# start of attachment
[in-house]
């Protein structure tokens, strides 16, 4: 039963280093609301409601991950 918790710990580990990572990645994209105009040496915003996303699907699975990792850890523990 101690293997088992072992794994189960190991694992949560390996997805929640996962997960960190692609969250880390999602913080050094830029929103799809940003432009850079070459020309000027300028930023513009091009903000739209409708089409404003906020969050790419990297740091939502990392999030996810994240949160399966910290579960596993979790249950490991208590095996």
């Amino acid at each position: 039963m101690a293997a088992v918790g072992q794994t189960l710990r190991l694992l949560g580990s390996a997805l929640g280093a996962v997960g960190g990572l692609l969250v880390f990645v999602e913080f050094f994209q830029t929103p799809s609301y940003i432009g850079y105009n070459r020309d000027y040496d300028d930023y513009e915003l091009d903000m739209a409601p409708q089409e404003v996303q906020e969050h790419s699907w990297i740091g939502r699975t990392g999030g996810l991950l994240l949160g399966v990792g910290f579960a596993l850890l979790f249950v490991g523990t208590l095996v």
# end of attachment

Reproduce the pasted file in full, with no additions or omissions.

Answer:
[in-house]
């Protein structure tokens, strides 16, 4: 039963280093609301409601991950 918790710990580990990572990645994209105009040496915003996303699907699975990792850890523990 101690293997088992072992794994189960190991694992949560390996997805929640996962997960960190692609969250880390999602913080050094830029929103799809940003432009850079070459020309000027300028930023513009091009903000739209409708089409404003906020969050790419990297740091939502990392999030996810994240949160399966910290579960596993979790249950490991208590095996």
């Amino acid at each position: 039963m101690a293997a088992v918790g072992q794994t189960l710990r190991l694992l949560g580990s390996a997805l929640g280093a996962v997960g960190g990572l692609l969250v880390f990645v999602e913080f050094f994209q830029t929103p799809s609301y940003i432009g850079y105009n070459r020309d000027y040496d300028d930023y513009e915003l091009d903000m739209a409601p409708q089409e404003v996303q906020e969050h790419s699907w990297i740091g939502r699975t990392g999030g996810l991950l994240l949160g399966v990792g910290f579960a596993l850890l979790f249950v490991g523990t208590l095996v």